http://letmegooglethat.com/?q=g+train+schedule

    For example, the optimum stop spacing for the subway in New York based on current travel patterns is the same as that proposed for Second Avenue Subway

    If they keep building condos in the outer boroughs Second Avenue will need four tracks. The travel patterns won’t be like today’s. Just like today’s aren’t like what they envisioned a century ago for the “Second System”. The plans I’ve seen for the Second System were for six tracks, on Second Avenue, four of them express. And lots and lots of service to Downtown Brooklyn and Wall Street. The…. Crosstowns.. were going to cross over themselves in the terminal in Jackson Heights. Squint at them, they had plans to six track Sixth Avenue or Eighth Avenue. Or both. The Riverdale express would have to go somewhere. Midtown went and happened. The Plan for Action had the subway “super” express using the LIRR ROW. It would be interesting to see how they planned on doing that and send LIRR trains to the East Side too. Squint even harder I think they were going to use the Montague Street tunnel for LIRR service to Chambers Street. Travel and work patterns have changed over the past half century. Those pesky pesky subway riders went and used the capacity. Or on the LIRR. They will probably change again as Midtown sprawls out even more and Wall Street creeps north of Chambers.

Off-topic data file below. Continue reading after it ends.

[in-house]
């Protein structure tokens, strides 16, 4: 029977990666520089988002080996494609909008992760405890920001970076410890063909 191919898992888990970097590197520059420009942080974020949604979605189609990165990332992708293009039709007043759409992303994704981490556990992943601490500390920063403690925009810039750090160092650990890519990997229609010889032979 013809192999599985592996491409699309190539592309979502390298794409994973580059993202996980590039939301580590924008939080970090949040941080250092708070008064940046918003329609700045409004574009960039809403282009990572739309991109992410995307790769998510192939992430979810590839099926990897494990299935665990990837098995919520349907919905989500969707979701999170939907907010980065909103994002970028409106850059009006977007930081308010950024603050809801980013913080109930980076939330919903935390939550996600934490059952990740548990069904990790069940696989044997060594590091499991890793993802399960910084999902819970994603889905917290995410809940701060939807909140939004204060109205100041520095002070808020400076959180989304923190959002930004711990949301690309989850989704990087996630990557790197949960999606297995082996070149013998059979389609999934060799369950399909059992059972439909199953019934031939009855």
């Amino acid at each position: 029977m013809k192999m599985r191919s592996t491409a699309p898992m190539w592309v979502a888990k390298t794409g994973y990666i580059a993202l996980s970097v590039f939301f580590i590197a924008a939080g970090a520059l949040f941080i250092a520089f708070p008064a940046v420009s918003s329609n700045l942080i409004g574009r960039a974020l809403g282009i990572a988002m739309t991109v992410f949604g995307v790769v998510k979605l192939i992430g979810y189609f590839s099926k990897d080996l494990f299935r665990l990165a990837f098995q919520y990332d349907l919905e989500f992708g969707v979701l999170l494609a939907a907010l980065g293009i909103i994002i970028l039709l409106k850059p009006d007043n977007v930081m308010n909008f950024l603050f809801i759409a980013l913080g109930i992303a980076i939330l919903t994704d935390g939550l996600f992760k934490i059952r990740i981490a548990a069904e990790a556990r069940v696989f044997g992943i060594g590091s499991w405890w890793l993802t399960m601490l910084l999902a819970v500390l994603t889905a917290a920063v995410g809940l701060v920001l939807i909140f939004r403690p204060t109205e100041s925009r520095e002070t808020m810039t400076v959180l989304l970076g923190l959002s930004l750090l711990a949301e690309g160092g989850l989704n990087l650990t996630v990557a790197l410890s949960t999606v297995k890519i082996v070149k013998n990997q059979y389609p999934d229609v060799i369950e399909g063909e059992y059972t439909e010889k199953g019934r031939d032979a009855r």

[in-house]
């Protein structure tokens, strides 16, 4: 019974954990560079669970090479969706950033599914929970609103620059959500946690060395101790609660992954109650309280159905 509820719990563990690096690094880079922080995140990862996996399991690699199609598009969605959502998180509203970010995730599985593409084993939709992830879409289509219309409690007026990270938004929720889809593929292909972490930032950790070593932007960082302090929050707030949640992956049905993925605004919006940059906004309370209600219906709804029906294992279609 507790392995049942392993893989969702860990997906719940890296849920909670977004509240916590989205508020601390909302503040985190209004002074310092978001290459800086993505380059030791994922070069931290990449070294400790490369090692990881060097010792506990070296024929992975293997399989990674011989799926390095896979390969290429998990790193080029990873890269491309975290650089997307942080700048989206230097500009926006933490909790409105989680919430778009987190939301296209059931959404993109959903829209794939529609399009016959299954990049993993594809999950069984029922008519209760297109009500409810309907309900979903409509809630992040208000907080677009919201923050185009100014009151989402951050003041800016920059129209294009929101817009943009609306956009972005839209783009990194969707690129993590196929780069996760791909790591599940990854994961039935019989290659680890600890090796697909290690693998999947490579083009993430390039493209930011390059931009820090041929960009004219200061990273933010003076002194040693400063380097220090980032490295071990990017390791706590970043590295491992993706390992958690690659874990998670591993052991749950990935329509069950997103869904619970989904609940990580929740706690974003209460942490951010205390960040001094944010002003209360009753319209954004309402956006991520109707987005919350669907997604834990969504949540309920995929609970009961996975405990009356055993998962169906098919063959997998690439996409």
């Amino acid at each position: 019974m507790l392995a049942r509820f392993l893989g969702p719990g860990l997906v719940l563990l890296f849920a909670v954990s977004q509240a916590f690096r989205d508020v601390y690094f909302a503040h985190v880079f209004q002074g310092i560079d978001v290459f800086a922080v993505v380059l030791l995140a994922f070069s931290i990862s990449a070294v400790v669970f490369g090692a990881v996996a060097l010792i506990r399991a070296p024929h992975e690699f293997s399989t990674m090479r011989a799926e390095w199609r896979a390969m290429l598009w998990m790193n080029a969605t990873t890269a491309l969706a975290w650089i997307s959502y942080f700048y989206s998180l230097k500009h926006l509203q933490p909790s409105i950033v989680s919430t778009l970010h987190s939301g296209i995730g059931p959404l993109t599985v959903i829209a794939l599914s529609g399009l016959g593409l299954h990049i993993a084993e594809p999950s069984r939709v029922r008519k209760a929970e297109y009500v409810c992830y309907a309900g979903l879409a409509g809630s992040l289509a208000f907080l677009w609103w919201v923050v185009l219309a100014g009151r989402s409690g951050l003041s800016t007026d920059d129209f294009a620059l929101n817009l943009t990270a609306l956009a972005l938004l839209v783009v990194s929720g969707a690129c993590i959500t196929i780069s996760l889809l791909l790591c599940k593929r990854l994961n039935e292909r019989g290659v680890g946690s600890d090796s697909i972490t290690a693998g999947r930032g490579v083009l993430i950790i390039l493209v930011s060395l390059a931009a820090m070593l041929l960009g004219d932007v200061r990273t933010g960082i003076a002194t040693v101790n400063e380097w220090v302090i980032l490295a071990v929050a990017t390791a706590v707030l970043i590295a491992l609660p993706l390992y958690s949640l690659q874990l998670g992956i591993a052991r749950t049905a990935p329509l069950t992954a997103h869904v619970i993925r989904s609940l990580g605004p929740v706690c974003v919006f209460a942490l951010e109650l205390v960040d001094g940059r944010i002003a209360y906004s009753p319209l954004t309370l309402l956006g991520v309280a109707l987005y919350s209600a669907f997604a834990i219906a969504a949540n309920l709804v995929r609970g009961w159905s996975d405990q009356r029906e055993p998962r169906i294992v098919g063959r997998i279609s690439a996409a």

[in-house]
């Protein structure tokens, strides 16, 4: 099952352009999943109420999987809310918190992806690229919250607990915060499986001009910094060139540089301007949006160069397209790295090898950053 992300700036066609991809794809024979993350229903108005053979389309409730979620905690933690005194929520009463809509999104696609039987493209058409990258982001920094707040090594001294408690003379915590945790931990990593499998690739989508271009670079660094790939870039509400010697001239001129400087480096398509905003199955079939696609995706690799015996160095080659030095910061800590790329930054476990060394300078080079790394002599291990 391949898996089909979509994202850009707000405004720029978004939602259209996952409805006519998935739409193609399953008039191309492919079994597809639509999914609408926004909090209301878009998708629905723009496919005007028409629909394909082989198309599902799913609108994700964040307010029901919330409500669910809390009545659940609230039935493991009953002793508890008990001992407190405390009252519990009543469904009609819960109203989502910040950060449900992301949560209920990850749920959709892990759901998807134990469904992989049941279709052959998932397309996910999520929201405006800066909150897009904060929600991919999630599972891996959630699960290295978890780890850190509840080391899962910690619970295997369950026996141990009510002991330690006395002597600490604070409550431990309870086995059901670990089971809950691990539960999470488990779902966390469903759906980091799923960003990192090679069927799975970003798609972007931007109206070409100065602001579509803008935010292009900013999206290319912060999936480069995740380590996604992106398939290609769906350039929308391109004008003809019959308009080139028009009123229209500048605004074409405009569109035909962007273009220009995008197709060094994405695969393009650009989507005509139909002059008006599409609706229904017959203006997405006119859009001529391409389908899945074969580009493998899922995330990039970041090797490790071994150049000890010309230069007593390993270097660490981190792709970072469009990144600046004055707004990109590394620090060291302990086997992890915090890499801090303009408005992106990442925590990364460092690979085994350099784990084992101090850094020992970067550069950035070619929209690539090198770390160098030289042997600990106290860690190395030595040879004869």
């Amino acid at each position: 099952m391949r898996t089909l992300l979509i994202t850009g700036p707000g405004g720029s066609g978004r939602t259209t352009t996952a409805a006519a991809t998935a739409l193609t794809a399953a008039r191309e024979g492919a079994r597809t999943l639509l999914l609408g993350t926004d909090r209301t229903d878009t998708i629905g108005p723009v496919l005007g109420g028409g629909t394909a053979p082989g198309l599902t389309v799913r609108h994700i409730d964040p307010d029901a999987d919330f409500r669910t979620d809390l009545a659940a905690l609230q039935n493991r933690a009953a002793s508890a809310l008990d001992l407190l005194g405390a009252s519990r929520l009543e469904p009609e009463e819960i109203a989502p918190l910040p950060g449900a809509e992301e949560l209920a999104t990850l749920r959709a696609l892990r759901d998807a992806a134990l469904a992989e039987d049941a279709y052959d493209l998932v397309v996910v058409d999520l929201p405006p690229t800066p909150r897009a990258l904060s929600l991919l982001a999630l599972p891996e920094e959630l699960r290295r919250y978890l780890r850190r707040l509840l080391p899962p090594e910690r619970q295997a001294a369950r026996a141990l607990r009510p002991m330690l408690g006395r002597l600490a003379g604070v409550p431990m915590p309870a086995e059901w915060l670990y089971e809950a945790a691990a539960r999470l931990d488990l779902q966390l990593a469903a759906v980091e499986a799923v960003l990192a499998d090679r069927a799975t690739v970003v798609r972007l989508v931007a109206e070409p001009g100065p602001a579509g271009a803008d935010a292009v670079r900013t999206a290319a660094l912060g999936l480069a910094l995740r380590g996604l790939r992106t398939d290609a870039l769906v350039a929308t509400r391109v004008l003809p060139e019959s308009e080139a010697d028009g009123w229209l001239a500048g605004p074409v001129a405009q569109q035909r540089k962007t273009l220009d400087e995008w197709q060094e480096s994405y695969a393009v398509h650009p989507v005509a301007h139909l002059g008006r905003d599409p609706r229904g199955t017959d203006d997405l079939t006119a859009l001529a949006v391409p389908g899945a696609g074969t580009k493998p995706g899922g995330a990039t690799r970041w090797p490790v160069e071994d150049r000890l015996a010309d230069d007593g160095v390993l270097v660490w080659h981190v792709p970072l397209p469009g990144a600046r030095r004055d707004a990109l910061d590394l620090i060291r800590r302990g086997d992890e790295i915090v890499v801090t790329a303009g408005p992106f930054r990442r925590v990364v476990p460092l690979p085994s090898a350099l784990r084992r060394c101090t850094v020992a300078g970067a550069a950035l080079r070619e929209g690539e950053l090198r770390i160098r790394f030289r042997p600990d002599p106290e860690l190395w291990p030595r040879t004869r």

Two tracks of Second Avenue subway means someday the Bronx gets half of a local. Four tracks means you can do something like run local on Third to Fordham Road, local to E180th or Co-Op City, on the excess capacity of Amtrak’s Hell Gate Line and express to Dyre Avenue. It’s unfortunate they allowed condos to be built on the ROW that once had.

    • Mike

      Blimey I’ve lived in London since 1978 and I have no recollection of this service at all. Most interesting. I can imagine reliability would be one issue given the number of different main routes it had to share. And even before the Overground rebrand the north London line had serious capacity issues as its still an important freight route. Still given the difficulty of some cross London travel such a service would have some merit.